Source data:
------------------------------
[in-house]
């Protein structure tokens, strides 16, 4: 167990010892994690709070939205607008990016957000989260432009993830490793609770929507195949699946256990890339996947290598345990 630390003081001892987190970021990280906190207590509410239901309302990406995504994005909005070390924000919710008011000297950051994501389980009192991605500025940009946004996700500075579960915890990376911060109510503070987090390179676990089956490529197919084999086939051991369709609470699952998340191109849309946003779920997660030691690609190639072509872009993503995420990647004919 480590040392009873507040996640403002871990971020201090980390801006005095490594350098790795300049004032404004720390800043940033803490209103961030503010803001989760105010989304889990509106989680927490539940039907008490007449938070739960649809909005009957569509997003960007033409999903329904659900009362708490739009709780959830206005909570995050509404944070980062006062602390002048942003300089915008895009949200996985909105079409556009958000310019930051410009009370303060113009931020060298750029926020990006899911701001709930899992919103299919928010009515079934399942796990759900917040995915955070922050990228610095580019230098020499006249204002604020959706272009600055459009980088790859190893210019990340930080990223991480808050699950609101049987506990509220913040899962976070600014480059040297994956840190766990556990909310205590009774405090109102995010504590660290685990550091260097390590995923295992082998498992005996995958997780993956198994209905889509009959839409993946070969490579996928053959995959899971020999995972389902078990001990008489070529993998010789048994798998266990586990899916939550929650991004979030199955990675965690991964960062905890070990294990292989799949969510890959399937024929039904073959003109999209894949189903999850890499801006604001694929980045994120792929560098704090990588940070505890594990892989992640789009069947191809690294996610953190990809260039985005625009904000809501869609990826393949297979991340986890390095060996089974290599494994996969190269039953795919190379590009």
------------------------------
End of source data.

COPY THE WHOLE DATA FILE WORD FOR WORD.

[in-house]
């Protein structure tokens, strides 16, 4: 167990010892994690709070939205607008990016957000989260432009993830490793609770929507195949699946256990890339996947290598345990 630390003081001892987190970021990280906190207590509410239901309302990406995504994005909005070390924000919710008011000297950051994501389980009192991605500025940009946004996700500075579960915890990376911060109510503070987090390179676990089956490529197919084999086939051991369709609470699952998340191109849309946003779920997660030691690609190639072509872009993503995420990647004919 480590040392009873507040996640403002871990971020201090980390801006005095490594350098790795300049004032404004720390800043940033803490209103961030503010803001989760105010989304889990509106989680927490539940039907008490007449938070739960649809909005009957569509997003960007033409999903329904659900009362708490739009709780959830206005909570995050509404944070980062006062602390002048942003300089915008895009949200996985909105079409556009958000310019930051410009009370303060113009931020060298750029926020990006899911701001709930899992919103299919928010009515079934399942796990759900917040995915955070922050990228610095580019230098020499006249204002604020959706272009600055459009980088790859190893210019990340930080990223991480808050699950609101049987506990509220913040899962976070600014480059040297994956840190766990556990909310205590009774405090109102995010504590660290685990550091260097390590995923295992082998498992005996995958997780993956198994209905889509009959839409993946070969490579996928053959995959899971020999995972389902078990001990008489070529993998010789048994798998266990586990899916939550929650991004979030199955990675965690991964960062905890070990294990292989799949969510890959399937024929039904073959003109999209894949189903999850890499801006604001694929980045994120792929560098704090990588940070505890594990892989992640789009069947191809690294996610953190990809260039985005625009904000809501869609990826393949297979991340986890390095060996089974290599494994996969190269039953795919190379590009």